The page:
“We can say we’re 95% confident our one-sided interval includes the true value. We can say the lower limit (LL) of the one-sided CI…is a likely lower bound for the true value, meaning that for 5% of replications the LL will exceed the true value. “ (Cumming 2012, p. 112)[2]

For simplicity, I will use the 2-standard deviation cut-off corresponding to the one-sided confidence level of ~.98.

However, there is a duality between tests and intervals (the intervals containing the parameter values not rejected at the corresponding level with the given data).[3]

“One-sided CIs are analogous to one-tailed tests but, as usual, the estimation approach is better.”

Is it?   Consider a one-sided test of the mean of a Normal distribution with n iid samples, and known standard deviation σ, call it test T+.

H0: µ ≤  0 against H1: µ >  0 , and let σ= 1.

Test T+ at significance level .02 is analogous to forming the one-sided (lower) 98% confidence interval:

µ > M – 2(1/ √n ).

where M, following Cumming, is the sample mean (thereby avoiding those x-bars). M – 2(1/ √n ) is the lower limit (LL) of a 98% CI.

Central problems with significance tests (whether of the N-P or Fisherian variety) include: Read more »

## Do CIs Avoid Fallacies of Tests? Reforming the Reformers

The one method that enjoys the approbation of the New Reformers is that of confidence intervals (See May 12, 2012, and links). The general recommended interpretation is essentially this:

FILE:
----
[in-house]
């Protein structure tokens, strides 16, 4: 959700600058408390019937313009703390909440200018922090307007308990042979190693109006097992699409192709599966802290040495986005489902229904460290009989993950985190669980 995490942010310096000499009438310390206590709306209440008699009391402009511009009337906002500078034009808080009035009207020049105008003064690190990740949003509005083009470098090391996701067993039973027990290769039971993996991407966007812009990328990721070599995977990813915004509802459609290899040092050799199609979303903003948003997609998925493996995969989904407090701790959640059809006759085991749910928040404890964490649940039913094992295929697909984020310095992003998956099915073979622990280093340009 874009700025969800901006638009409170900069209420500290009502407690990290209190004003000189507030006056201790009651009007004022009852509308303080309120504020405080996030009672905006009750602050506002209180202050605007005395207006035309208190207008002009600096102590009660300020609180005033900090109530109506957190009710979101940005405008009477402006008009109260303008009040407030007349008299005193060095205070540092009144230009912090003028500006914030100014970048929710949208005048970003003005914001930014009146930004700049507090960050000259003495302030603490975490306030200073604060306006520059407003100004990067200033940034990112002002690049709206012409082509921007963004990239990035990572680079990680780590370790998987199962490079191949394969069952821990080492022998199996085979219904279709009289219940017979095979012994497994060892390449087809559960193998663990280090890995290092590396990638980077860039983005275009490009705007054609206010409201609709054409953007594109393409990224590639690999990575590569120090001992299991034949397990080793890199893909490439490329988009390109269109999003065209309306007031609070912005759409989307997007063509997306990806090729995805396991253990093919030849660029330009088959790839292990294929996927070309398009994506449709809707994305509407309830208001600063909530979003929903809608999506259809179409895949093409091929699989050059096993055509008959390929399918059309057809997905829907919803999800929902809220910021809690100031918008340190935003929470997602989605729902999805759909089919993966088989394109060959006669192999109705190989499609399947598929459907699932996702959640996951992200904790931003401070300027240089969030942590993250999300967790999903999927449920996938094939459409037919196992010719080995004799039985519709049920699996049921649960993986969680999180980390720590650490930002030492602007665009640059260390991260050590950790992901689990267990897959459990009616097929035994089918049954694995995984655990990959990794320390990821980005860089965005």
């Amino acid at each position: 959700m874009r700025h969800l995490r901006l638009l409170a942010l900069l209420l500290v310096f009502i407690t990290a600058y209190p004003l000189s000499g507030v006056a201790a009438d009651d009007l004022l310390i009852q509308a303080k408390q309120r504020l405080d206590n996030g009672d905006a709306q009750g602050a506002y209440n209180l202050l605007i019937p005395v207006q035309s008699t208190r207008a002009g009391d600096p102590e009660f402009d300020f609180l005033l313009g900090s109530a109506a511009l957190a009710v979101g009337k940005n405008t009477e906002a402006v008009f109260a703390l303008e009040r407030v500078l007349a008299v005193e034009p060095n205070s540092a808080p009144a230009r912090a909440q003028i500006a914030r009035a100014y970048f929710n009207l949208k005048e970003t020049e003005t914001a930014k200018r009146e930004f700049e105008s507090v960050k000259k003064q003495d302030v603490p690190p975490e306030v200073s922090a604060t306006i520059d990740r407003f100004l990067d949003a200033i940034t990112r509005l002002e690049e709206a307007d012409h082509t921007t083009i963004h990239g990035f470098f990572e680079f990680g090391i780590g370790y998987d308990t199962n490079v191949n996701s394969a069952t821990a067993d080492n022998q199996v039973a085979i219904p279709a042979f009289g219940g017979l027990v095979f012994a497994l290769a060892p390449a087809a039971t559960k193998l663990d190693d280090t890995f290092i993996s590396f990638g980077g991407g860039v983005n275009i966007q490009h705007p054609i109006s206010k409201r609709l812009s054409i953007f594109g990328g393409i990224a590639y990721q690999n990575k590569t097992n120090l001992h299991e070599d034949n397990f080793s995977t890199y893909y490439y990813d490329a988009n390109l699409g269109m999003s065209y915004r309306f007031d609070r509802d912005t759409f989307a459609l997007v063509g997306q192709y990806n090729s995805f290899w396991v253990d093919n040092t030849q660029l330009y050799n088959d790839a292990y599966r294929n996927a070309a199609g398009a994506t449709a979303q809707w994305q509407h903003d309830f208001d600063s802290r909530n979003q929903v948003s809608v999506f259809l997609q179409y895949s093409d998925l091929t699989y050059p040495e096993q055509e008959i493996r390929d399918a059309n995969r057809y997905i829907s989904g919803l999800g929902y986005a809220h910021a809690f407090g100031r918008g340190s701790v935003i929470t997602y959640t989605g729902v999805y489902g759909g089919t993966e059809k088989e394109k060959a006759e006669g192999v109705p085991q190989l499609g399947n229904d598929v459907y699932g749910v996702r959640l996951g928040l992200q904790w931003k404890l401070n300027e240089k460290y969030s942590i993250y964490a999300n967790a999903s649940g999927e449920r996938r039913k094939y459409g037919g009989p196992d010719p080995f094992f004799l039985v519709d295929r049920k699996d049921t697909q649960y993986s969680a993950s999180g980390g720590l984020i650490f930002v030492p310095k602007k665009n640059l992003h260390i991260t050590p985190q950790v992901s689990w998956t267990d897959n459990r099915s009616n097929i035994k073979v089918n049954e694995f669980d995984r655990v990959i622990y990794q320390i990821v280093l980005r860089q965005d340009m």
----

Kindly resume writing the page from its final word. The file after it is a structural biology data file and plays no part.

For a reasonably high choice of confidence level, say .95 or .99, values of µ within the observed interval are plausible, those outside implausible.

Geoff Cumming, a leading statistical reformer in psychology, has long been pressing for ousting significance tests (or NHST[1]) in favor of CIs. The level of confidence “specifies how confident we can be that our CI includes the population parameter m (Cumming 2012, p.69). He recommends prespecified confidence levels .9, .95 or .99:

“We can say we’re 95% confident our one-sided interval includes the true value. We can say the lower limit (LL) of the one-sided CI…is a likely lower bound for the true value, meaning that for 5% of replications the LL will exceed the true value. “ (Cumming 2012, p. 112)[2]

For simplicity, I will use the 2-standard deviation cut-off corresponding to the one-sided confidence level of ~.98.

However, there is a duality between tests and intervals (the intervals containing the parameter values not rejected at the corresponding level with the given data).[3]

“One-sided CIs are analogous to one-tailed tests but, as usual, the estimation approach is better.”

Is it?   Consider a one-sided test of the mean of a Normal distribution with n iid samples, and known standard deviation σ, call it test T+. Read more »

Categories: Statistics | | 14 Comments